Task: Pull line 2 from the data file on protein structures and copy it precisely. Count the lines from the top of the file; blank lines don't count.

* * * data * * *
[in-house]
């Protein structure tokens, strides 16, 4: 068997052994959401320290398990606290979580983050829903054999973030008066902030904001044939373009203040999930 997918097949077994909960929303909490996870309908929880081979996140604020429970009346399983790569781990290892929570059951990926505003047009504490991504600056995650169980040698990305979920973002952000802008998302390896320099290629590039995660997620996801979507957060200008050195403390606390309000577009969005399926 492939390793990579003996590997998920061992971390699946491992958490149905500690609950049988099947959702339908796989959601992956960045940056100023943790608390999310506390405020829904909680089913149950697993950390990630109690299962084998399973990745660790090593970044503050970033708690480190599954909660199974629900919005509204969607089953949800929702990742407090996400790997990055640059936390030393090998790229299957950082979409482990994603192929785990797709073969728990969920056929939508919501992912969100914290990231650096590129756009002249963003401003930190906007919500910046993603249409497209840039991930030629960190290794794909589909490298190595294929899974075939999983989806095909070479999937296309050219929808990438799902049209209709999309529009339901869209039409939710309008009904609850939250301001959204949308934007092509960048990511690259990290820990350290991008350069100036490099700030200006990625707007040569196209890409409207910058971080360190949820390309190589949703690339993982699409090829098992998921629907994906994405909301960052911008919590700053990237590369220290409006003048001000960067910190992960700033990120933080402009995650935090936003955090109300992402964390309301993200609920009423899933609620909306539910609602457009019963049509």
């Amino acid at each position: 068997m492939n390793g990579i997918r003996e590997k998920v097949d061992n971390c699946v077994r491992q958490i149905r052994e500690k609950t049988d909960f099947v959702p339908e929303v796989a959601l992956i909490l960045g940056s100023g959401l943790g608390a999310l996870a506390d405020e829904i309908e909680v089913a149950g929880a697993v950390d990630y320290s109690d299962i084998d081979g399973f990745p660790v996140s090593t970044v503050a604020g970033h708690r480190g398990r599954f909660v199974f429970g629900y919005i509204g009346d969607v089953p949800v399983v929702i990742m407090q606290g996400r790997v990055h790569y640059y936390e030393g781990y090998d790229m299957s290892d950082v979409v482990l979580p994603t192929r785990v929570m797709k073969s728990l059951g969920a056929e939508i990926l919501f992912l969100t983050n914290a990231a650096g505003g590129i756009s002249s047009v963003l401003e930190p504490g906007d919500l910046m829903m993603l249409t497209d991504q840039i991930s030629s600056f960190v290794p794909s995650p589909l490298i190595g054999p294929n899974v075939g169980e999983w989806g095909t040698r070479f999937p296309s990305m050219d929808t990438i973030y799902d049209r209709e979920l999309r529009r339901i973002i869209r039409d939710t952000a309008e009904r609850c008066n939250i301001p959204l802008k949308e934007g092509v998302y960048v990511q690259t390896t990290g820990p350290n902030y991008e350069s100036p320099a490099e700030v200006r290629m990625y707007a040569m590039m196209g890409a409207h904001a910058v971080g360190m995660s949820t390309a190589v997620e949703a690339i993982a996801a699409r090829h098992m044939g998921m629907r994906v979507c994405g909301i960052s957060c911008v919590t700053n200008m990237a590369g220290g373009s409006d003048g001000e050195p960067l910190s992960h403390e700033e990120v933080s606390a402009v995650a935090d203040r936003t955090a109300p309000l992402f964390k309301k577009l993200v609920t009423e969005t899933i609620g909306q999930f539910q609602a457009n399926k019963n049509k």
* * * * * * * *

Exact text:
């Protein structure tokens, strides 16, 4: 068997052994959401320290398990606290979580983050829903054999973030008066902030904001044939373009203040999930 997918097949077994909960929303909490996870309908929880081979996140604020429970009346399983790569781990290892929570059951990926505003047009504490991504600056995650169980040698990305979920973002952000802008998302390896320099290629590039995660997620996801979507957060200008050195403390606390309000577009969005399926 492939390793990579003996590997998920061992971390699946491992958490149905500690609950049988099947959702339908796989959601992956960045940056100023943790608390999310506390405020829904909680089913149950697993950390990630109690299962084998399973990745660790090593970044503050970033708690480190599954909660199974629900919005509204969607089953949800929702990742407090996400790997990055640059936390030393090998790229299957950082979409482990994603192929785990797709073969728990969920056929939508919501992912969100914290990231650096590129756009002249963003401003930190906007919500910046993603249409497209840039991930030629960190290794794909589909490298190595294929899974075939999983989806095909070479999937296309050219929808990438799902049209209709999309529009339901869209039409939710309008009904609850939250301001959204949308934007092509960048990511690259990290820990350290991008350069100036490099700030200006990625707007040569196209890409409207910058971080360190949820390309190589949703690339993982699409090829098992998921629907994906994405909301960052911008919590700053990237590369220290409006003048001000960067910190992960700033990120933080402009995650935090936003955090109300992402964390309301993200609920009423899933609620909306539910609602457009019963049509």